Locally managed tablespaces (LMT) and automatic segment space management (ASSM) provide a new way to manage freelists for individual objects in a database. Along with these ASSM features, Oracle9i provides several new DBMS PL/SQL packages for viewing and managing tablespaces with ASSM. These include:
Let’s explore how some of these packages are used with ASSM tablespaces.
Read more about ASSM
For more information on ASSM, read my previous article.
The sparse table problem in Oracle8i
Sparse tables generally occur in non-ASSM tablespaces when a highly active object (e.g., a table or index) is defined with multiple freelists and the table has heavy INSERT and DELETE activity. In a sparse table, the table will appear to have thousands of free blocks, yet the table will continue to extend. And it will behave as if Oracle does not have any free data blocks.
A sparse table in a data warehouse can consume a huge amount of unnecessary storage, consuming many gigabytes of new storage while the table appears to have a lot of free space. Remember, when you have multiple freelists, the freelists are independent and Oracle cannot share freelist blocks. Regardless of whether you are using ASSM, any INSERT SQL statement will only attach to one freelist and can use only free blocks that are attached to that freelist (see Figure A).
|Unbalanced freelists in Oracle8i|
The cause of a sparse table is a lack of load balancing between concurrent INSERT and DELETE activity. In this example, I have three freelists defined for the table, yet a purge job (SQL deletes) ran as a single task. Since the delete job attached to only one of the three freelists, all of the deleted blocks are added to that freelist. Prior to Oracle9i, the DBA would have to parallelize all purge jobs to the value of FREELISTS to ensure that all freelists were evenly populated with empty data blocks.
Also prior to Oracle9i, the DBA would have to reorganize the table using export/import or alter table moveto balance the free blocks on each freelist chain. Oracle9i makes this much easier with the dbms_repair.rebuild_freelists procedure. The purpose of the rebuild_freelists procedure is to coalesce bitmap freelist blocks onto the master freelist and zero out all other freelists for the segment. For tables and indexes accessed by real application clusters using multiple freelist groups, Oracle9i will evenly distribute all free blocks among the existing freelist groups.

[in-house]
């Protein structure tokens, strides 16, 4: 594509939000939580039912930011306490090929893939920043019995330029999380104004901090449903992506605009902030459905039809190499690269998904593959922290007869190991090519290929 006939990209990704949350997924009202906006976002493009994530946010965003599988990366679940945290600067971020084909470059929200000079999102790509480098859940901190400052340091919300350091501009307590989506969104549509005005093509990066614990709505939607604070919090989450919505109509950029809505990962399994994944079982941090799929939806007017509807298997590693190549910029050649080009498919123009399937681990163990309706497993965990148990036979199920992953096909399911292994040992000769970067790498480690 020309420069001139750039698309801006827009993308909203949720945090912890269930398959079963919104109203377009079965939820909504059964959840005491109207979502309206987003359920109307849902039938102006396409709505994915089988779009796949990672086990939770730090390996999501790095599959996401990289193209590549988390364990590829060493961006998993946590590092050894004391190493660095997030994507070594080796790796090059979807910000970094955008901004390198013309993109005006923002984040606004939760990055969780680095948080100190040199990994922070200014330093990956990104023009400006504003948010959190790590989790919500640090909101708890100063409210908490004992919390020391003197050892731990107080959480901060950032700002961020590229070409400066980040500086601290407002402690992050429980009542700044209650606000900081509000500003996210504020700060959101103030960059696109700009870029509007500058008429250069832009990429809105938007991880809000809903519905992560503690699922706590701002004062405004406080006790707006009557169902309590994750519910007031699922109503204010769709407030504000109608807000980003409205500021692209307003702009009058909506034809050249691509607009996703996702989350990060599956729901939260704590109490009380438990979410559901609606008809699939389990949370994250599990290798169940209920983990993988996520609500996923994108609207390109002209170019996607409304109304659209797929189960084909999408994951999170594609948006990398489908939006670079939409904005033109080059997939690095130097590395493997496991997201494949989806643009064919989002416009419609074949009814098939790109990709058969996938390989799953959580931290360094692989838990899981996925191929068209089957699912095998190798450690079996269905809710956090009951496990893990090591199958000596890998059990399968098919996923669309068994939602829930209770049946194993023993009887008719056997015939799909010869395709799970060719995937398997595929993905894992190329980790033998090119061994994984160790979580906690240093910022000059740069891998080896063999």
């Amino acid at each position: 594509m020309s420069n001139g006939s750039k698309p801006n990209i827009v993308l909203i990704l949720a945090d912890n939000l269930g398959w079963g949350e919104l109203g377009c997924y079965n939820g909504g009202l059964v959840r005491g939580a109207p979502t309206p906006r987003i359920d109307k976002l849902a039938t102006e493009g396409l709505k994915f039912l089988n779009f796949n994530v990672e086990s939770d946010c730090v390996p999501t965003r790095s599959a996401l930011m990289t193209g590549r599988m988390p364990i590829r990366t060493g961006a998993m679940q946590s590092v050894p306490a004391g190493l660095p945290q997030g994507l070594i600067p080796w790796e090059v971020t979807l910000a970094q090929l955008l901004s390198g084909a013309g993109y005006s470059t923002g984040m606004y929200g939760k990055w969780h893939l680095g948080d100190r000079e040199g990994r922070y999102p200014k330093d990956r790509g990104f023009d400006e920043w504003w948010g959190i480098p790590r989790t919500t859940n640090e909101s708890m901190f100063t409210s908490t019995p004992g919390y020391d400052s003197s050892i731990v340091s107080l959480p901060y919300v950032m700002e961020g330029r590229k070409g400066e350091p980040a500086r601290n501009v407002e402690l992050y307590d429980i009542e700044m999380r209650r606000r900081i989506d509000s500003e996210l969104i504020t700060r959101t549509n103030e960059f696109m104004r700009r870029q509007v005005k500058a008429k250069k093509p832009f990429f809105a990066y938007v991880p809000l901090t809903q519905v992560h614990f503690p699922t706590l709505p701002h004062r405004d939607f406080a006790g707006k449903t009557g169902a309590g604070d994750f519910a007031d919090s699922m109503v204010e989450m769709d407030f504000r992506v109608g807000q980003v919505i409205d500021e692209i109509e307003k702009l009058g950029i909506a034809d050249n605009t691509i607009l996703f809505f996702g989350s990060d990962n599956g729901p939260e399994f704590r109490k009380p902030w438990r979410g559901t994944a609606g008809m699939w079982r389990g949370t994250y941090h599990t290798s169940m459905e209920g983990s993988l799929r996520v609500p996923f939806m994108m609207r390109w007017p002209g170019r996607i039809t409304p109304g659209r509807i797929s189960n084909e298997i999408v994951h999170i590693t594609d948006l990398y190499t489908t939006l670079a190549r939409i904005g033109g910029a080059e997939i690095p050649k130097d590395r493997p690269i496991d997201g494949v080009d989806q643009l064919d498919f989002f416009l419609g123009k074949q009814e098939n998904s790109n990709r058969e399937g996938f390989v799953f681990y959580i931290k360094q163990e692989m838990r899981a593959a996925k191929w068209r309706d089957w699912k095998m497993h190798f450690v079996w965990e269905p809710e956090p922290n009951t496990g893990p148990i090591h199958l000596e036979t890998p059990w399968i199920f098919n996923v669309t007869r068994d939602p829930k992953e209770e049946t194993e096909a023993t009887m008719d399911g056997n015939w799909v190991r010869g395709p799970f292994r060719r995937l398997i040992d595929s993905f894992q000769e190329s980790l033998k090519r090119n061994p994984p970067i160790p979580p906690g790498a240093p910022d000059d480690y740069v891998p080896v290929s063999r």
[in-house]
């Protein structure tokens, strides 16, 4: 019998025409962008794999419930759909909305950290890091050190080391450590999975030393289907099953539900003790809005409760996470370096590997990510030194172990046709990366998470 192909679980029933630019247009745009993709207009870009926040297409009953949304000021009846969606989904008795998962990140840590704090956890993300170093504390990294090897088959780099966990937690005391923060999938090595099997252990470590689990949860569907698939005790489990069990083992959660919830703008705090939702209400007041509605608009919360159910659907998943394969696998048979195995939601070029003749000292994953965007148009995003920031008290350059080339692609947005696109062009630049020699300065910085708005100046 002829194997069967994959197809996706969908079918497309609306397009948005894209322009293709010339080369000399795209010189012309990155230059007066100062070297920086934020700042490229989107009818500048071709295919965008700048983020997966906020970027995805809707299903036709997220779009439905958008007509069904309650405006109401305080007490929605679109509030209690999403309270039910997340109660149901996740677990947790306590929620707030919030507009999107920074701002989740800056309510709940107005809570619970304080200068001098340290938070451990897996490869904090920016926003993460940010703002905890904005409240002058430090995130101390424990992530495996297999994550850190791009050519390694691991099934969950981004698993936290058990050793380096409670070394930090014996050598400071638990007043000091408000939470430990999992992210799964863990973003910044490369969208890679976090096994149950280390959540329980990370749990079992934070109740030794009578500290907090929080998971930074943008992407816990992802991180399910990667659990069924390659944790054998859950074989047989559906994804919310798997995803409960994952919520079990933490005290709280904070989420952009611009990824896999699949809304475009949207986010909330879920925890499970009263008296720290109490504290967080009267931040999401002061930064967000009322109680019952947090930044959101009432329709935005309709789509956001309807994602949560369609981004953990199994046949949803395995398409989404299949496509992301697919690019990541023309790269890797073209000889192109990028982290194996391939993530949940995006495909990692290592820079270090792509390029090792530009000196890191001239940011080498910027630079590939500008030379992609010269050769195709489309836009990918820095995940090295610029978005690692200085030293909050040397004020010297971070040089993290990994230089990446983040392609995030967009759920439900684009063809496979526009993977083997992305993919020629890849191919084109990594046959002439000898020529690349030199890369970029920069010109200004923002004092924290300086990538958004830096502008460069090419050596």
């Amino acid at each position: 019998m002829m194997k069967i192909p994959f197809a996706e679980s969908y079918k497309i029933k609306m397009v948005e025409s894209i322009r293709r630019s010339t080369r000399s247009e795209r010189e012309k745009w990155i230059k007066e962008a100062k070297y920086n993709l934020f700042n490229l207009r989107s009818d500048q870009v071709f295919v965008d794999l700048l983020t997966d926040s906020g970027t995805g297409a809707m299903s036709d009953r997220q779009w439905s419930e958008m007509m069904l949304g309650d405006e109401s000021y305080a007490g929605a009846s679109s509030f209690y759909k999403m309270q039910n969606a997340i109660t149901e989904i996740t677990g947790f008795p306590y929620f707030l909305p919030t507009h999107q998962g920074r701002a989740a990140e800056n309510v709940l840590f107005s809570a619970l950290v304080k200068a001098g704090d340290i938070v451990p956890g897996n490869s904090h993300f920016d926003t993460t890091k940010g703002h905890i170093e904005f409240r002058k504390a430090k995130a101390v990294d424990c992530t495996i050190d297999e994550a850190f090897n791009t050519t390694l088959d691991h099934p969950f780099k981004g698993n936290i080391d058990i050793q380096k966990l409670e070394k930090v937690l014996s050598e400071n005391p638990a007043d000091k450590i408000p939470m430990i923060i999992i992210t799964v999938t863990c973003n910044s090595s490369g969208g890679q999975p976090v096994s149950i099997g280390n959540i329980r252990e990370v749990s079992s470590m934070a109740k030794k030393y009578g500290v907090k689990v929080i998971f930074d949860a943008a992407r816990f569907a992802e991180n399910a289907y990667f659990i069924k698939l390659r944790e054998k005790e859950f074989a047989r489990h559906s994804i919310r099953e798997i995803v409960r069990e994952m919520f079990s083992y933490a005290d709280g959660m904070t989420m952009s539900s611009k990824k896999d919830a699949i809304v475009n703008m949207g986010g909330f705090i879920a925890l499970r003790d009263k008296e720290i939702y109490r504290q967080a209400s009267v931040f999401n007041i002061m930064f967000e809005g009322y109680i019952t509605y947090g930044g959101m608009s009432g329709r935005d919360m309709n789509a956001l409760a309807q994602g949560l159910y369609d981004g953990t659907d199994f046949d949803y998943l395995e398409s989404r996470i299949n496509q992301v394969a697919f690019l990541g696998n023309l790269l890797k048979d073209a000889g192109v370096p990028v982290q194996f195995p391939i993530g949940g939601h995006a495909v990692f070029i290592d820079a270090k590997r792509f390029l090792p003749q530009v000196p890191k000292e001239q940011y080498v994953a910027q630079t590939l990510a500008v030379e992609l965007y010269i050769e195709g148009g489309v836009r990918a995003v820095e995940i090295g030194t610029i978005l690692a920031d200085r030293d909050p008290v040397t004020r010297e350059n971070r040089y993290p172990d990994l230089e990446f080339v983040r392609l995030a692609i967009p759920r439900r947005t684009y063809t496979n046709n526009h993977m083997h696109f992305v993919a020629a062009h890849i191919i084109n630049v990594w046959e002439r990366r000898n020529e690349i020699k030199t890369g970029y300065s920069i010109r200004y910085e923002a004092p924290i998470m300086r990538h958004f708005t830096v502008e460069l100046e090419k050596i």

This is an important feature for tables and indexes with multiple freelists, because DBAs no longer have to reorganize a table to rebalance the bitmap freelists. Here is an example of this procedure being used to rebuild the freelists for the EMP table:
Oracle9i views for bitmap freelists
Oracle9i also has several new v$ and x$ views that display the status of ASSM bitmap freelists. The transaction freelist is stored inside the ktsmtf column in the x$kvii fixed table and the v$waitstat view contains information on bitmap freelists. Remember, the freelist structure with ASSM has changed from one-way linked lists to bitmap freelists. In the following example, you see all system-wide waits associated with bitmap blocks or bitmap index blocks:
class like ‘bitmap%’;
With the multiple bitmap features, you should seldom see any waits because multiple bitmap freelists are available for concurrent DML, as in this example:
CLASS COUNT TIME
bitmap block 173 121
bitmap index block 206 43
How many DBAs will use ASSM?
It remains to be seen how many experienced DBAs will start using ASSM and how many will continue to use the older method. While ASSM promises faster throughput for multiple DML statements, Oracle professionals must always be on the watch for chained rows and remember to use PCTFREE when appropriate for each table or index.